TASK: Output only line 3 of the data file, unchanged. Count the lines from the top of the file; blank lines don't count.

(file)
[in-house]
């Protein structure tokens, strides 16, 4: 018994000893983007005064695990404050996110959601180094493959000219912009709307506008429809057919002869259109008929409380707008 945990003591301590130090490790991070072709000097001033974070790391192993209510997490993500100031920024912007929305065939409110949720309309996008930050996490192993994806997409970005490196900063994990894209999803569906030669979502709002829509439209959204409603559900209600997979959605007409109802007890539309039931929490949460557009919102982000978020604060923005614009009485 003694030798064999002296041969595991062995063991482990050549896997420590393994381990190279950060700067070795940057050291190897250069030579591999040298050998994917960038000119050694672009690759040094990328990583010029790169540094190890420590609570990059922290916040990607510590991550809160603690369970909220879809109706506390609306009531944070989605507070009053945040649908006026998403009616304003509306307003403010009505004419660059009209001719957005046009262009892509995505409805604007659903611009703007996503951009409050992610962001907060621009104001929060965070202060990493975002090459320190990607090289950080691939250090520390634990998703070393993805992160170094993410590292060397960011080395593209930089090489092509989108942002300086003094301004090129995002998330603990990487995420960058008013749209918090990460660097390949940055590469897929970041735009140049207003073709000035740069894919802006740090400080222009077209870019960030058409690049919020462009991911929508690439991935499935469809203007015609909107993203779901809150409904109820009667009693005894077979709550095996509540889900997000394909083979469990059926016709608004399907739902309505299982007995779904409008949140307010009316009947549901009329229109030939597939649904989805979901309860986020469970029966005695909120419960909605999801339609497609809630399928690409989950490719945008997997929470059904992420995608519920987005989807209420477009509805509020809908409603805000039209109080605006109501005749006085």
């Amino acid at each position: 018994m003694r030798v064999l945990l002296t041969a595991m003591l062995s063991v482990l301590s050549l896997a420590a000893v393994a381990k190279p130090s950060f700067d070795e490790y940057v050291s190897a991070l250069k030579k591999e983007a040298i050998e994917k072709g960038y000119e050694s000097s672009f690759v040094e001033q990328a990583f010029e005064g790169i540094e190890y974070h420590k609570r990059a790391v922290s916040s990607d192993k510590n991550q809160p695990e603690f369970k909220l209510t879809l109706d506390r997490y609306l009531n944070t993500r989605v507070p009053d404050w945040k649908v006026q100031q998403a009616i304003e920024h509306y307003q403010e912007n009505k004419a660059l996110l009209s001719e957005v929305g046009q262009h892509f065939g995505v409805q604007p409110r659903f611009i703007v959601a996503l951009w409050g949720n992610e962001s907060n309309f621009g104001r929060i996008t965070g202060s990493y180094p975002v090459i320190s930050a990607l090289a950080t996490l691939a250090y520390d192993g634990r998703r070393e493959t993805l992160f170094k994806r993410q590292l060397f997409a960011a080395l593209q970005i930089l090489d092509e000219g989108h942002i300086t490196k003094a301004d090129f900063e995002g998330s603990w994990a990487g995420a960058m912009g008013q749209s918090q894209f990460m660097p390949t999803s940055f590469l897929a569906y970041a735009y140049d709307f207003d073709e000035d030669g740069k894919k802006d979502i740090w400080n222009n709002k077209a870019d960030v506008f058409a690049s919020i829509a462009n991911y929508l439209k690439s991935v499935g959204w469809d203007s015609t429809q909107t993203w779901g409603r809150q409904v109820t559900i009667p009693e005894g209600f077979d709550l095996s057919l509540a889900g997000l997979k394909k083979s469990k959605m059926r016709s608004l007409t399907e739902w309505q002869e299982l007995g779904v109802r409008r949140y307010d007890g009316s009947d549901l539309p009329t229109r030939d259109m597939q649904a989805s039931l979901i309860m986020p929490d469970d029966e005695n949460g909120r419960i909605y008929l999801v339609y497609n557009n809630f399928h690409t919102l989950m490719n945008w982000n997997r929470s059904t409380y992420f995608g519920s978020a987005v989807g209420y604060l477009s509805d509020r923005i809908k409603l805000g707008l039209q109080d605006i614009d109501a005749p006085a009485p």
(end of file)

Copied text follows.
């Amino acid at each position: 018994m003694r030798v064999l945990l002296t041969a595991m003591l062995s063991v482990l301590s050549l896997a420590a000893v393994a381990k190279p130090s950060f700067d070795e490790y940057v050291s190897a991070l250069k030579k591999e983007a040298i050998e994917k072709g960038y000119e050694s000097s672009f690759v040094e001033q990328a990583f010029e005064g790169i540094e190890y974070h420590k609570r990059a790391v922290s916040s990607d192993k510590n991550q809160p695990e603690f369970k909220l209510t879809l109706d506390r997490y609306l009531n944070t993500r989605v507070p009053d404050w945040k649908v006026q100031q998403a009616i304003e920024h509306y307003q403010e912007n009505k004419a660059l996110l009209s001719e957005v929305g046009q262009h892509f065939g995505v409805q604007p409110r659903f611009i703007v959601a996503l951009w409050g949720n992610e962001s907060n309309f621009g104001r929060i996008t965070g202060s990493y180094p975002v090459i320190s930050a990607l090289a950080t996490l691939a250090y520390d192993g634990r998703r070393e493959t993805l992160f170094k994806r993410q590292l060397f997409a960011a080395l593209q970005i930089l090489d092509e000219g989108h942002i300086t490196k003094a301004d090129f900063e995002g998330s603990w994990a990487g995420a960058m912009g008013q749209s918090q894209f990460m660097p390949t999803s940055f590469l897929a569906y970041a735009y140049d709307f207003d073709e000035d030669g740069k894919k802006d979502i740090w400080n222009n709002k077209a870019d960030v506008f058409a690049s919020i829509a462009n991911y929508l439209k690439s991935v499935g959204w469809d203007s015609t429809q909107t993203w779901g409603r809150q409904v109820t559900i009667p009693e005894g209600f077979d709550l095996s057919l509540a889900g997000l997979k394909k083979s469990k959605m059926r016709s608004l007409t399907e739902w309505q002869e299982l007995g779904v109802r409008r949140y307010d007890g009316s009947d549901l539309p009329t229109r030939d259109m597939q649904a989805s039931l979901i309860m986020p929490d469970d029966e005695n949460g909120r419960i909605y008929l999801v339609y497609n557009n809630f399928h690409t919102l989950m490719n945008w982000n997997r929470s059904t409380y992420f995608g519920s978020a987005v989807g209420y604060l477009s509805d509020r923005i809908k409603l805000g707008l039209q109080d605006i614009d109501a005749p006085a009485p």